About one hundred years ago, Jacob Sogboyega Odulate, a young chemist and drug maker in Sapon area of Abeokuta, made a discovery that transformed the healthcare industry in West Africa. Odulate (fondly called Blessed Jacob by his friends), had nursed a dream of establishing the first indigenous pharmaceutical product in Nigeria for years. In 1918, while working in his laboratory, which also served as his office and consulting room, Odulate, with the assistance of his wife and children, formulated the famous Alabukun Powder to treat multiple ailments, which affected some of his patients.
As already noted, Odulate’s revolutionary formulation didn’t come by chance; it took many years of hard work and apprenticeship under the renowned pharmacist Dr Sapara, under whom he acquired the basic knowledge of making curative products. Alabukun Powder, whose ingredients were sourced both locally in Nigeria and in Liverpool, UK, was made of 760 mg of acetylsalicylic acid and 60 mg of caffeine, making a total of 820 mg in each sachet. It is known to be effective in the treatment of migraine, toothache, sore throat, neuralgias, myocardial infarction, transluminal angioplasty, ischaemic attacks and prevention of blood clots.
Alabukun, which is another name for God in Yoruba means “The Giver of Grace”. Its enduring success over the years is intertwined into the fabric and history of Nigeria’s healthcare industry.
The impact of this innovative and potent patent medicine was unprecedented, as it turned out to be a huge success as soon as it was introduced into the market. A major reason for its popularity was because it was relatively cheap and handy, making it affordable to local consumers.
While most pharmaceutical products that have endured over the years have had to rely on advertising to stay afloat in consumers’ minds, Alabukun Powder has been an exception to this rule. It has endured in the Nigerian and indeed the West African pharmaceutical market for more than a century with little advertising.
According to reports, information about the drug was spread by word of mouth involving consumers who attested to its effectiveness and affordability. As a result, many drug shops were encouraged to recommend it as a treatment for cold, pain, feverishness and headache. Alabukun has been fondly referred to as “gbogbonise”, or a “a drug that cures all ailment,” especially by Yoruba-speaking Nigerians. Its rising popularity among local consumers in South-west Nigeria at that time stimulated its quick spread to other parts of the country and to neighbouring countries in the West African region.
Chief Jacob Shogboyega Odulate was born in 1884 to the polygamous family of Pa Odulate in Ikorodu, Lagos. He stopped schooling at the young age of 12 and moved to Abeokuta, Ogun state, at the age of 14 in search of greener pastures. According to an account by his oldest surviving daughter – Chief (Mrs) Stella O. Odesanya, MFR – the young Odulate trekked from his hometown in Ikorodu, Lagos all the way to Abeokuta on foot for three months. It was in Abeokuta he met Doctor Sapara and volunteered to be his apprentice.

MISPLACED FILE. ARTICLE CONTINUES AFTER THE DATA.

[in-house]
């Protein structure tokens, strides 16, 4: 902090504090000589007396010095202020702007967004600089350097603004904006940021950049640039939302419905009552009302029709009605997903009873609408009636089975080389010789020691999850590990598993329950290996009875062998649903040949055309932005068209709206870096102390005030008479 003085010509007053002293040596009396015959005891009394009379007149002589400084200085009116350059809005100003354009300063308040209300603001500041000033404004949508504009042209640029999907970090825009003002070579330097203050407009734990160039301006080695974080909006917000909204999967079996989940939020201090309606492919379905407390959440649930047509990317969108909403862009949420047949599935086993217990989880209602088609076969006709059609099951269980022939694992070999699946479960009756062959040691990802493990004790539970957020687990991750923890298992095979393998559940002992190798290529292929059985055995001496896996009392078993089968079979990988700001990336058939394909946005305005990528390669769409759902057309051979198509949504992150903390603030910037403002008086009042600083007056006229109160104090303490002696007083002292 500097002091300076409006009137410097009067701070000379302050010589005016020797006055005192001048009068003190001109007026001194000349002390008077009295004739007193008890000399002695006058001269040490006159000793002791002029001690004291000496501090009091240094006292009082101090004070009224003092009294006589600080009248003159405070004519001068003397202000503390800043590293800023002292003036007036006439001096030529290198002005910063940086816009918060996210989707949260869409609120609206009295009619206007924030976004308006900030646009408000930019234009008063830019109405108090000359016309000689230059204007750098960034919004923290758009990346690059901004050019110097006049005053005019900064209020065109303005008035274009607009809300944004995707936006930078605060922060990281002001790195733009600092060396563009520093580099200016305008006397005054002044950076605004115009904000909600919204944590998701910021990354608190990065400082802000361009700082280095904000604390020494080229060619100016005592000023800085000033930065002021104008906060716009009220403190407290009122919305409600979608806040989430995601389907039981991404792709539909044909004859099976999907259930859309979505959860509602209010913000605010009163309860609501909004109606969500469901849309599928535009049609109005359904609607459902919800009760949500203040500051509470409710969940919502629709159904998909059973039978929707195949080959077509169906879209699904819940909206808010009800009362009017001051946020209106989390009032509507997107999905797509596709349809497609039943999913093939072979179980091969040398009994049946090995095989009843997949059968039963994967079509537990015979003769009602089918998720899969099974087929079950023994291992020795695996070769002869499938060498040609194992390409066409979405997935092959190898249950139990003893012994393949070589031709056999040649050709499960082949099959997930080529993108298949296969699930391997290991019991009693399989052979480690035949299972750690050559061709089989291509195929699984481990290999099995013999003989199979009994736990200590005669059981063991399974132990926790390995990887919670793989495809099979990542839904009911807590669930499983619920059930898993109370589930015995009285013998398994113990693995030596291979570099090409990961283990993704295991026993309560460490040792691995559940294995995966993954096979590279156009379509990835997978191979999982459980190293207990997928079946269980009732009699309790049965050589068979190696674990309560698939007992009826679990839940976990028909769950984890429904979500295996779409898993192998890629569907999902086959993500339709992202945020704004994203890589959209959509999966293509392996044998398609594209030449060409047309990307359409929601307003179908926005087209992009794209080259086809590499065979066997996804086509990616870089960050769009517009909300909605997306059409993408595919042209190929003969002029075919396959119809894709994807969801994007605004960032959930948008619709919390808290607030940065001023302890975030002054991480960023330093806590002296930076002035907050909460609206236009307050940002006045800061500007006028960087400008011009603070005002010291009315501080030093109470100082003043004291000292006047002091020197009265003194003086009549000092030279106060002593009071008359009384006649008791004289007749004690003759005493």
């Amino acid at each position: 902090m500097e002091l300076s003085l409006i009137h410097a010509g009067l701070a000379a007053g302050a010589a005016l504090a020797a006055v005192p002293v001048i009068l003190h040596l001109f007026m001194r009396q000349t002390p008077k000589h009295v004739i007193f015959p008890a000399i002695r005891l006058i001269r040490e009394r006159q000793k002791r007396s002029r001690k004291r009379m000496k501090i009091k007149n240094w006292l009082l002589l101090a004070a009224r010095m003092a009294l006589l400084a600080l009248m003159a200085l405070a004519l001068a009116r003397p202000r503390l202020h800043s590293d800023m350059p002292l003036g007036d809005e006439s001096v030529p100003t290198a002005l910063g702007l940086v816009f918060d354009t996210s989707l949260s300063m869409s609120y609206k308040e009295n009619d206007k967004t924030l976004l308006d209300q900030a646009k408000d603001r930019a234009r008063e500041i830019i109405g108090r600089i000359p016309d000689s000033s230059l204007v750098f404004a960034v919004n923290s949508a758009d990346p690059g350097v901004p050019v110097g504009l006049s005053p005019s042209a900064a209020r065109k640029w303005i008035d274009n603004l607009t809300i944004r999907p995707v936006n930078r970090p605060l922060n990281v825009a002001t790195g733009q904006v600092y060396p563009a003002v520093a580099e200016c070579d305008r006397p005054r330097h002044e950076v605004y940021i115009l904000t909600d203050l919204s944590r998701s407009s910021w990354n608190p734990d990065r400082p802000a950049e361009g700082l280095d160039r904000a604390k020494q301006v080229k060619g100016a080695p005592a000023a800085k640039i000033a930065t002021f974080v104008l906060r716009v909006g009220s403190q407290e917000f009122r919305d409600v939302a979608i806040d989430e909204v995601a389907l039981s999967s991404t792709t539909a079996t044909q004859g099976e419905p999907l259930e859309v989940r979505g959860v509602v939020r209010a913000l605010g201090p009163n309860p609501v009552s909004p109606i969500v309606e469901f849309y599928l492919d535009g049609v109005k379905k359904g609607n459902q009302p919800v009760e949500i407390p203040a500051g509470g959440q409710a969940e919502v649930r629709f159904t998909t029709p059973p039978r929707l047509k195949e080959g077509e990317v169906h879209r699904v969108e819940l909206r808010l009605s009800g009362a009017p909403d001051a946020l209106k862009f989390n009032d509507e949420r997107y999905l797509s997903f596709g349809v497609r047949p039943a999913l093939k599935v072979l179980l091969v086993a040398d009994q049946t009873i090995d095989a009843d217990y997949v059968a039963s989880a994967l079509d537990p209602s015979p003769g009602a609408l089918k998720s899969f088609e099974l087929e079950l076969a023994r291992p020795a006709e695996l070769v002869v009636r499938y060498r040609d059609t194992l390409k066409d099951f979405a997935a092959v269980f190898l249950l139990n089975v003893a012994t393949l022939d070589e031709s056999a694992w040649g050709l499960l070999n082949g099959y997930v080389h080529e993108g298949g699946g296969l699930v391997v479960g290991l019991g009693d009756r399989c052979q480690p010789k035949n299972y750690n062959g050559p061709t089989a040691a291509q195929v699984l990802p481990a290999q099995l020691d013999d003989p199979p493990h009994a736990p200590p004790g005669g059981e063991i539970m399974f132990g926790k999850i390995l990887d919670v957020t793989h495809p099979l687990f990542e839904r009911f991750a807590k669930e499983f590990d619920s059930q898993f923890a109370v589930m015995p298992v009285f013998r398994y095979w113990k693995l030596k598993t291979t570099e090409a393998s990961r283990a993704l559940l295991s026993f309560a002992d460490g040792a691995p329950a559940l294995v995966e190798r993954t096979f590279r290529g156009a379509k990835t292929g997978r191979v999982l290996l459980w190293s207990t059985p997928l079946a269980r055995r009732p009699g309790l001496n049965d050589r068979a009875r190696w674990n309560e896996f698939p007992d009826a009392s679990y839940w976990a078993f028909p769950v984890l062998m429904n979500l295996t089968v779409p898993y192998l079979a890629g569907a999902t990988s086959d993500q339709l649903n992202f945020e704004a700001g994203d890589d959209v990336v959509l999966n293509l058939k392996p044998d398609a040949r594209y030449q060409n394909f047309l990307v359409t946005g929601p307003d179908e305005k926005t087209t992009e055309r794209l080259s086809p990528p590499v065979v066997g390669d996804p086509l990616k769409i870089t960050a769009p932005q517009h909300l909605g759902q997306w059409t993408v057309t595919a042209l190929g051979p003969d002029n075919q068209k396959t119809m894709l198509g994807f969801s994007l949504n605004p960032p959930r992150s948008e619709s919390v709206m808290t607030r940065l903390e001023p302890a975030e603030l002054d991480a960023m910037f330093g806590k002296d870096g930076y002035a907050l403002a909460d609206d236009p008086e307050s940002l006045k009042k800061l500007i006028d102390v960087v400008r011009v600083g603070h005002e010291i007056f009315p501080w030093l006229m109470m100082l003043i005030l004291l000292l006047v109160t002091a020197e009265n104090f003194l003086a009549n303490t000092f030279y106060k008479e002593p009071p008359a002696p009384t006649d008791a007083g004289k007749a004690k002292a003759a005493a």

After serving Dr Sapara for many years, Blessed Jacob moved on to establish his patent medicine supply store in Sapon area of Abeokuta, which was a short walking distance from his future three-storey landmark home in Ijemo Agbadu, Abeokuta.
From the proceeds of the sale of Alabukun Powder, Alabukun Mentholine and other drug products he made, Odulate was able to sponsor his children to some of the best universities abroad at that time to further their education. One after the other, his children went off to study at Durham, Newcastle, USA and London to qualify as educationists, medical doctors, lawyers and engineers.
One of his children, Chief Mrs Folanke Solanke, was Nigeria’s first female lawyer and first female Senior Advocate of Nigeria (SAN). In 1966, she established the first law firm to be owned by a Nigerian woman and called it Alabukun Chambers to honour her father’s legacy.
One of his granddaughters name Toyin Odulate is following his entrepreneurial legacy. She is the founder of Olori Cosmetics, an African-themed beauty company dealing in hair, bath and body care products.
Despite Blessed Jacob’s demise in 1962 around the age of 78, he continues to be remembered for his landmark contribution to healthcare in Nigeria. This year, 2018, his family, friends and well-wishers are celebrating the 100th anniversary of his legacy – The Alabukun Powder.
“The happy life of a pioneer” by Chief (Mrs) Stella O. Odesanya, MFR – Nigerian Tribune Newspaper
“Reaching for the Stars” an autobiography of Chief Folake Solanke SAN.